We also learned, . . . oftentimes there are no signs ahead of time who will be which that are 100% dependable.

If they have the mindset to defend themselves, . . . training will give them the tools to do it, . . . if they are basically non-fighters, . . . no training will be sufficient.

I was one of the fortunate few who found out that I could and would, . . . but never did have to do it. There are times when I sit and think about some of the events there, . . . and I just am truly thankful I was spared both ways.

Oh, . . . and yes, Kesserman, . . . ammo is cheap, . . . life is expensive, . . . if you stop to observe the cumulative effect of each individual round on your bg, . . . you may not get to see much past the first round, . . . because he just may empty his magazine or cylinder into you, . . . and that will most likely ruin your whole day.

May God bless,
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Old March 7, 2006, 09:09 PM   #12
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Good info here:

http://killology.com/

I've read Col. Grossman's books "On Killing" and "On Combat" and found them excellent.
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Old March 7, 2006, 09:14 PM   #13
mack59
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Chris1911 - I understand the shooting to stop ethical, moral, and legal part - the difference between murder and self-defense, but what I was however imperfectly trying to articulate was the stark reality we face when we point a gun at another human being and pull the trigger, knowing that in "shooting to stop" we are realistically confronted with the fact that we are essentially shooting to kill a human being - shooting COM or to the head because killing the person is the quickest and surest way to end/stop the threat.

WhyteP38 - I think you expressed what I was trying to say better than what I did.

Pointer - I respectfully disagree - I know and have known people who have bought guns for many reasons other than self-defense and who only as a second thought - add or say - of course I'd use it to protect myself and my family. Some of those individuals have not seriously confronted or answered the question - Am I willing to kill someone. Also I know some people who have bought guns for self-defense who actually believe that if they show the gun it is enough and they don't keep it loaded and others who say things like, well I'd just wound them if I had to. Those individuals have not really answered the question. Are they stupid or unthinking or are they just in denial? Are they not really confronting and trying to answer the question because they don't want to deal with it.

The example that most sticks in my mind is an article I read written by an individual who had been there and done that. First in the military and then as a civilian police officer he had confronted armed individuals and had shot and killed them. He then related that after those experiences, as a trained and tested individual, he had again found himself confronting another armed man. Except that this time he found he was not able to shoot, luckily he survived because of his partner. What I take from that is that one must first be willing to kill, if necessary. That it is not a decision that we make once and forget; and that all the training, posturing, talk, and planning don't amount to a hill of beans if one cannot answer yes to the question, am I willing to kill another human being. It is true that we cannot, with one hundred percent certainty, truly know our answer to that question until we are faced with that situation. But the answer, I believe, makes all the difference. Because if our answer is not certain, we will hesistate, we will shake or flinch, we will lose our focus and instead of concentrating on hitting the target we will concentrate our focus on our feelings of fear, rage, or disbelief- on the fact we are about to act to take a human life - we will be essentially disarmed - a prey animal with a gun.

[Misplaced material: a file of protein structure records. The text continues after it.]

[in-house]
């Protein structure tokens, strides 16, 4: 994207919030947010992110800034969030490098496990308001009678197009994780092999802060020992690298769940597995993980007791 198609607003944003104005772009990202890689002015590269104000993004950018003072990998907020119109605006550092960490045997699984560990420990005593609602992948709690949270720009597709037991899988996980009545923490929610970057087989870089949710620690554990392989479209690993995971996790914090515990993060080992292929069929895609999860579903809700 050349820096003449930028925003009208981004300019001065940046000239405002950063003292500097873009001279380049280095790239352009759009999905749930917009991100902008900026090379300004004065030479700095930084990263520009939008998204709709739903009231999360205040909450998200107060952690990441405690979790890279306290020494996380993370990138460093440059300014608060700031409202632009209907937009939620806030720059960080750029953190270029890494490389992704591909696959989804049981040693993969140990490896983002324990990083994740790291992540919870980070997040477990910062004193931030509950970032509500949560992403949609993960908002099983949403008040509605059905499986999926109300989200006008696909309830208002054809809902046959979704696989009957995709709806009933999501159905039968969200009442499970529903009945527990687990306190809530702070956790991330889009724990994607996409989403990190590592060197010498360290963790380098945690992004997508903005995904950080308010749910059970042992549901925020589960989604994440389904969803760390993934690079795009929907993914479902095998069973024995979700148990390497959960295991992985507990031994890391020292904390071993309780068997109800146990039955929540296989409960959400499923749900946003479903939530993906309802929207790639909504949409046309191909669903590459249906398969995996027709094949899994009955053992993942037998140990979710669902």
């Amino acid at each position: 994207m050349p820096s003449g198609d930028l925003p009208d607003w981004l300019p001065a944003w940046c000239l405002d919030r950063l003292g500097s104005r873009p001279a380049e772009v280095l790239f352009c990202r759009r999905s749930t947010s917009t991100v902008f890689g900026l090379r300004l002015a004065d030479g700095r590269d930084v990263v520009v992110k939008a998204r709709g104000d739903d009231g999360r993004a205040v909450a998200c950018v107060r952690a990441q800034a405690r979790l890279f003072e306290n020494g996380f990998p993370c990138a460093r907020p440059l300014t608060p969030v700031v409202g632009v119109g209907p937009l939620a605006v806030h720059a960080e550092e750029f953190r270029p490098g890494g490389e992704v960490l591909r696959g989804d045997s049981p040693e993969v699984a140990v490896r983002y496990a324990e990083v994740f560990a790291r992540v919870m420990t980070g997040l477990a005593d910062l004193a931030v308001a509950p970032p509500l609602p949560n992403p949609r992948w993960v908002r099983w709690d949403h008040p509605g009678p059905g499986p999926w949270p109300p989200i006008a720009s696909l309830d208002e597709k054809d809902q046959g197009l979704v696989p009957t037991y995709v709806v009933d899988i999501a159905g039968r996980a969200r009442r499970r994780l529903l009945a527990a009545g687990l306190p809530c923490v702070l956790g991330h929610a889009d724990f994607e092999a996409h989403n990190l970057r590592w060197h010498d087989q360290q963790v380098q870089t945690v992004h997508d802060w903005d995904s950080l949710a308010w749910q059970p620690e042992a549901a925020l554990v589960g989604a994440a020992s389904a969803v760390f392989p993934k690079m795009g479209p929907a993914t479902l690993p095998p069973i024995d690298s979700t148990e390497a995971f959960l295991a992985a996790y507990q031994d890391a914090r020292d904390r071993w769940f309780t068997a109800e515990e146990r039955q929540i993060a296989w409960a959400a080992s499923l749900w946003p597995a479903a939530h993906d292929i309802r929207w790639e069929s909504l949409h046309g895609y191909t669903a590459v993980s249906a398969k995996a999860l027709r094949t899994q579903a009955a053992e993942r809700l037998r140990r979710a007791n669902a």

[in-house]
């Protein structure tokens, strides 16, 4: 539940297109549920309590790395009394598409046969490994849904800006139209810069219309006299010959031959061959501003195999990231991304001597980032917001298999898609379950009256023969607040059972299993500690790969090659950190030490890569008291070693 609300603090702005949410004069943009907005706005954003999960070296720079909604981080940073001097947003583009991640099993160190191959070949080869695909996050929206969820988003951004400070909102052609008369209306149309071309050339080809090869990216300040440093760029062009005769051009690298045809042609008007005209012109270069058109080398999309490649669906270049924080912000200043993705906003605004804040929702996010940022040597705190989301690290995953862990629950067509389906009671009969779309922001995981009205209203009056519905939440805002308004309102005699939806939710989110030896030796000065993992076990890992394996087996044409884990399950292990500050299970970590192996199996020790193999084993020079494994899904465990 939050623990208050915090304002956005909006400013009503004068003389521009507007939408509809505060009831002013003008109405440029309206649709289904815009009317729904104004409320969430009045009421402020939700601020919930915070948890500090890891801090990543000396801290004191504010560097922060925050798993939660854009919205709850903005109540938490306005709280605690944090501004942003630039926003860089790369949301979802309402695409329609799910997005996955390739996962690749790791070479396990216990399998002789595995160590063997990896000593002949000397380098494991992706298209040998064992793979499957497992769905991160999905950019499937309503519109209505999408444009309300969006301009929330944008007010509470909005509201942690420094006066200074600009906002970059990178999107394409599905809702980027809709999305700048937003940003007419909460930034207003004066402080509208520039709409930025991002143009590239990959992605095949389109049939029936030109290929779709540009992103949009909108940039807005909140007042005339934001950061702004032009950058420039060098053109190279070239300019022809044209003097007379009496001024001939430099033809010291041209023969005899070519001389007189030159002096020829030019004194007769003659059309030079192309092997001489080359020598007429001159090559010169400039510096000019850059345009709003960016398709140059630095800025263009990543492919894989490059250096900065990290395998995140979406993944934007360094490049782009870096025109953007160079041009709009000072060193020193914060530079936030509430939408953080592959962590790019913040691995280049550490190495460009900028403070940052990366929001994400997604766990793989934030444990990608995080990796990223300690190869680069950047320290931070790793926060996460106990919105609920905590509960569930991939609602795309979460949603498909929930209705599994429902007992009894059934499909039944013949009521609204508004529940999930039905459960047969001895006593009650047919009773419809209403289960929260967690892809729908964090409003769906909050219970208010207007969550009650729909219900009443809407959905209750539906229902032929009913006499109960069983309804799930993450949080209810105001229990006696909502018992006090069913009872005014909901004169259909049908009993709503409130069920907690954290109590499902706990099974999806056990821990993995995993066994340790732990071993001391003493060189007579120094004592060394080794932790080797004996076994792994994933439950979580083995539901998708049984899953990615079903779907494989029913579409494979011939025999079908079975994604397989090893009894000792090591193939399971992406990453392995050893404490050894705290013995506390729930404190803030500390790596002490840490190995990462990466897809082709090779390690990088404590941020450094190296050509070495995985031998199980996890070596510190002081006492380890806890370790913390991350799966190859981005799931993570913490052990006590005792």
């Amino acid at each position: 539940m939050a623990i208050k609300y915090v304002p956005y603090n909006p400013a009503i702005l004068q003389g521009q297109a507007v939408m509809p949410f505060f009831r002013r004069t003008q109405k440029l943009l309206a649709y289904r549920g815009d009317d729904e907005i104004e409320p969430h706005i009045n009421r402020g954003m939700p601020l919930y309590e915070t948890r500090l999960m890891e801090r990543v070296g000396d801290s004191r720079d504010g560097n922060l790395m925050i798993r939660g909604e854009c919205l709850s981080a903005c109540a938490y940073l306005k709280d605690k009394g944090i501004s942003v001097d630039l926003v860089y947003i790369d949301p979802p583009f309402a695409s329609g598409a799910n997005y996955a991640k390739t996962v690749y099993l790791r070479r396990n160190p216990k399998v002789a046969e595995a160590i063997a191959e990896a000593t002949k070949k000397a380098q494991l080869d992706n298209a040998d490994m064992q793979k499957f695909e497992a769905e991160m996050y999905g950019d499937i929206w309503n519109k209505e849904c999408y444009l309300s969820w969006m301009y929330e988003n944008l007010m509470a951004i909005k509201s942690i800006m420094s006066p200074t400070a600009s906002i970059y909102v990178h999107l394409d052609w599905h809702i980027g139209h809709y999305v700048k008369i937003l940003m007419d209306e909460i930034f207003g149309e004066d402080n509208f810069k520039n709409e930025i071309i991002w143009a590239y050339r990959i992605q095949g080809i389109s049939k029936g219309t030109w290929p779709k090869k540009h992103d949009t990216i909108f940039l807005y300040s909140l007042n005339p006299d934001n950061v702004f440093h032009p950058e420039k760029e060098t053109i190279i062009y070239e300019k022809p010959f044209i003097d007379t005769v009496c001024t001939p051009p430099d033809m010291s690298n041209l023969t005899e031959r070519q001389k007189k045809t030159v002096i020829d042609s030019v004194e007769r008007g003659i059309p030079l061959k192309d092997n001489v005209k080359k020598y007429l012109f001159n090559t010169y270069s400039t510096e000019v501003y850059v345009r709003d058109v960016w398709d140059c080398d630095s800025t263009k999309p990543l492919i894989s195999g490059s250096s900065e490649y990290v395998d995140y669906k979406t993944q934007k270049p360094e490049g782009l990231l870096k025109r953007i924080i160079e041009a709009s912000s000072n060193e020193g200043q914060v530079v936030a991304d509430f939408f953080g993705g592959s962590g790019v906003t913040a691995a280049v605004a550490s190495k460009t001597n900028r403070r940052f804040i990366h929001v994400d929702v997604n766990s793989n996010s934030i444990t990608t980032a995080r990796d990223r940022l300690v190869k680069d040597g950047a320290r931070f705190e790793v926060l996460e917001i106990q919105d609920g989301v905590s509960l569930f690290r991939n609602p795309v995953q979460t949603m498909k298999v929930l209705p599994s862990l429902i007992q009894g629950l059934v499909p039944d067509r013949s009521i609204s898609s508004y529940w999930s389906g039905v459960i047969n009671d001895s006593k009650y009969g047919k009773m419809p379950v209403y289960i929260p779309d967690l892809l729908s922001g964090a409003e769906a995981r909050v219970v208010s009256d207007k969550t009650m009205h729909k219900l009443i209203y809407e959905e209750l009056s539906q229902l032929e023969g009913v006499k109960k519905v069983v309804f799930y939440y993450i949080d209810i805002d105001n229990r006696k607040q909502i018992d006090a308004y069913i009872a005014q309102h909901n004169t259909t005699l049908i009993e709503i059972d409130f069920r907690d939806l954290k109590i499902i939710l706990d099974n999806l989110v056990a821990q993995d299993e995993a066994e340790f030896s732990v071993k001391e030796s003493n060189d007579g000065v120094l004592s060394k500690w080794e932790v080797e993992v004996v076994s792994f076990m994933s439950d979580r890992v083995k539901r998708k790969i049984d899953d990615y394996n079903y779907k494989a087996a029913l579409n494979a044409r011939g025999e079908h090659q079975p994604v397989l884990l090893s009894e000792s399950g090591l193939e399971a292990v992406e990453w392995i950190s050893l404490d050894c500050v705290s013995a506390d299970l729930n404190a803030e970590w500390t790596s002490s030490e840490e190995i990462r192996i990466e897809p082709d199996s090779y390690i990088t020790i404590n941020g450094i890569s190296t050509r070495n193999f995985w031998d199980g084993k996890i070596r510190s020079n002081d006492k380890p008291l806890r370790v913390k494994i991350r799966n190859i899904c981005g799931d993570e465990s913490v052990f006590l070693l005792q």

Dwight55 - thank you for your service. Thank you for sharing your experience.
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Old March 7, 2006, 11:02 PM   #14
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Dwight55 said,
Quote:
Mack, . . . one of the things we learned in Viet Nam, . . . you can teach some people to use a weapon and they will do a seriously good job of defending themselves and those around them.

We also learned that there are some folks who simply are not made up of the genes, moxy, protoplasm, . . . whatever, . . . that can and will take another's life, . . . regardless of the situation. They sat and cried, . . . crawled under the bushes, . . . got up and ran, . . . among other things.

We also learned, . . . oftentimes there are no signs ahead of time who will be which that are 100% dependable.
There it is, Bro, and damn well said.

I don't doubt that kind of thing happened in wars before Viet Nam, but I
wasn't there to see it.

I saw it in Viet Nam. It created a sad state of affairs.

Walter
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Old March 7, 2006, 11:07 PM   #15
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WhyteP38 wrote, "Killing your fellow human being is not a normal human behavior, despite what cynics might say."

I may be a cynic, and this might seem to contradict what I said before, but I don't think it does.